Sphingosine-1-Phosphate as Lung and Cardiac Vasculature Protecting Agent in SARS-CoV-2 InfectionManale Karam, Christian Auclair
- Inorganic Chemistry
- Organic Chemistry
- Physical and Theoretical Chemistry
- Computer Science Applications
- Molecular Biology
- General Medicine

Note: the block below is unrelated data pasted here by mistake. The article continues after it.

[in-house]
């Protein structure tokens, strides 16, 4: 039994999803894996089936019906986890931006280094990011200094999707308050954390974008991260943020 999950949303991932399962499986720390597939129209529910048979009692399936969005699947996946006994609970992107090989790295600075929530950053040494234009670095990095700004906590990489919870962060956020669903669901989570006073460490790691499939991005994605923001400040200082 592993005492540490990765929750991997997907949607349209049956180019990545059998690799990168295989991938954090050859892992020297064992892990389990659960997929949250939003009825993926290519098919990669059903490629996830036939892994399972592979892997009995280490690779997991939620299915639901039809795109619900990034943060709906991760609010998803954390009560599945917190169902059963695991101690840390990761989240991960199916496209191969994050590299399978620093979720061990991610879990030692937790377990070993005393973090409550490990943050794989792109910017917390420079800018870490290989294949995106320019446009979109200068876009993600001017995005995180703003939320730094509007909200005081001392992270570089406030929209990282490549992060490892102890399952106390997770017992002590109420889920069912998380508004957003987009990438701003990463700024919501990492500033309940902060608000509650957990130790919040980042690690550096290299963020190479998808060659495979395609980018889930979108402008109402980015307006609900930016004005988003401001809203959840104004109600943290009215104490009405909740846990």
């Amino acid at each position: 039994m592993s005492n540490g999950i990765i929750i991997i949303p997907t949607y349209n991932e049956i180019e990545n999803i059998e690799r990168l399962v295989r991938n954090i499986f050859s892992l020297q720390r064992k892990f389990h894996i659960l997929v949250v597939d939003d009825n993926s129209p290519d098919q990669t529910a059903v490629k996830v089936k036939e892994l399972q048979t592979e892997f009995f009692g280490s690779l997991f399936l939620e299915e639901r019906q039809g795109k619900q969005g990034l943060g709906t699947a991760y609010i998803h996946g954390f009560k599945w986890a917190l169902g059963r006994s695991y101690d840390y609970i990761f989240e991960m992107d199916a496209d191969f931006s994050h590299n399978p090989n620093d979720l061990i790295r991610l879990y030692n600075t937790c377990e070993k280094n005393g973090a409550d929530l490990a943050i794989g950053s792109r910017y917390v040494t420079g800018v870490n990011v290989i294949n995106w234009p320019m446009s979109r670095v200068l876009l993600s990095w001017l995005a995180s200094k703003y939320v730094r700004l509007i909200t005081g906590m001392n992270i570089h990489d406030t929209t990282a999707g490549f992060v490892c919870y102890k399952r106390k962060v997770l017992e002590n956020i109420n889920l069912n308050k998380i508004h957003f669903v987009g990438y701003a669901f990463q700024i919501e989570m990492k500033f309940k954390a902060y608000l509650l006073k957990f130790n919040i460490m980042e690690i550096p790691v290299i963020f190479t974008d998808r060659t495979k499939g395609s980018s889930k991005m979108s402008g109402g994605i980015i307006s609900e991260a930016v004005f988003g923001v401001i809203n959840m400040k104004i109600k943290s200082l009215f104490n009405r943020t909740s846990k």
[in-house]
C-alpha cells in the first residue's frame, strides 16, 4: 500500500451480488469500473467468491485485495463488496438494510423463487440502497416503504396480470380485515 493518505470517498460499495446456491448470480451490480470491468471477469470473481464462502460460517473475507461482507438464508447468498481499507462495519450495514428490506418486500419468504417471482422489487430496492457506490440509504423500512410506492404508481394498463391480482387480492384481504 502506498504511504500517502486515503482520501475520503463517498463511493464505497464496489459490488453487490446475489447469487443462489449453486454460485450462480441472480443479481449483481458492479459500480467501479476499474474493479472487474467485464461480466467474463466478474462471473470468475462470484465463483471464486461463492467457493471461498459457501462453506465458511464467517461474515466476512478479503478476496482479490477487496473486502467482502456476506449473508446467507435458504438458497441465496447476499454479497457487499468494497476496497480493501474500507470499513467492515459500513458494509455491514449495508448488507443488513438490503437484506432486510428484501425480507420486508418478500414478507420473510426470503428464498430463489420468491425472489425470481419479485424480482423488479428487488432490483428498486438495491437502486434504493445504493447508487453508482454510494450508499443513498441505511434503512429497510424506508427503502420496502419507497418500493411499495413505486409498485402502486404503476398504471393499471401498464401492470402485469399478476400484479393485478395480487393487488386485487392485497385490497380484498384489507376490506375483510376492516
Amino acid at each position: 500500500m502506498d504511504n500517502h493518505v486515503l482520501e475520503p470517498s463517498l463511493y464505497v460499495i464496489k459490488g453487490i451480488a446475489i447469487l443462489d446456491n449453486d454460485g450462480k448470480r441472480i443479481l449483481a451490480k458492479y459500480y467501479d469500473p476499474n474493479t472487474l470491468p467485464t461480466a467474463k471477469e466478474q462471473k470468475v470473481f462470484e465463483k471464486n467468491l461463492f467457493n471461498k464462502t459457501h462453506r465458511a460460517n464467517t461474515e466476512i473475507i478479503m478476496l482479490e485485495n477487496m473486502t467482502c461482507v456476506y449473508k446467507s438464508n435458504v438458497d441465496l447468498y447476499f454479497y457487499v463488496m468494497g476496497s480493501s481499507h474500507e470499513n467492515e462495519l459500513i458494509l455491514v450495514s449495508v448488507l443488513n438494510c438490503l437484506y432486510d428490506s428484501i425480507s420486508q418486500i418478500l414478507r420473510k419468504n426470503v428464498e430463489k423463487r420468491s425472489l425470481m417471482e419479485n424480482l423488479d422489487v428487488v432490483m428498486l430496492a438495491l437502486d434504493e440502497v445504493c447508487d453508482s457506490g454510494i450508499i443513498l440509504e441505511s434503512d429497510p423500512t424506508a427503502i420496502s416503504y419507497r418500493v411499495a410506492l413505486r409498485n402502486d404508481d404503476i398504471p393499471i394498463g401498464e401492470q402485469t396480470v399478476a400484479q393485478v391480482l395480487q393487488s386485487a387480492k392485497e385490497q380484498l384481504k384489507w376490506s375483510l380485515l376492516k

Severe acute respiratory syndrome coronavirus 2 (SARS-CoV-2) may cause severe respiratory illness with high mortality. SARS-CoV-2 infection results in a massive inflammatory cell infiltration into the infected lungs accompanied by excessive pro-inflammatory cytokine production. The lung histology of dead patients shows that some areas are severely emphysematous, with enormously dilated blood vessels and micro-thromboses. The inappropriate inflammatory response damaging the pulmonary interstitial arteriolar walls suggests that the respiratory distress may come in a large part from lung vasculature injuries. It has been recently observed that low plasmatic sphingosine-1-phosphate (S1P) is a marker of a worse prognosis of clinical outcome in severe coronavirus disease (COVID) patients. S1P is an angiogenic molecule displaying anti-inflammatory and anti-apoptotic properties, that promote intercellular interactions between endothelial cells and pericytes resulting in the stabilization of arteries and capillaries. In this context, it can be hypothesized that the benefit of a normal S1P level is due to its protective effect on lung vasculature functionality. This paper provides evidence supporting this concept, opening the way for the design of a pharmacological approach involving the use of an S1P lyase inhibitor to increase the S1P level that in turn will rescue the lung vasculature functionality.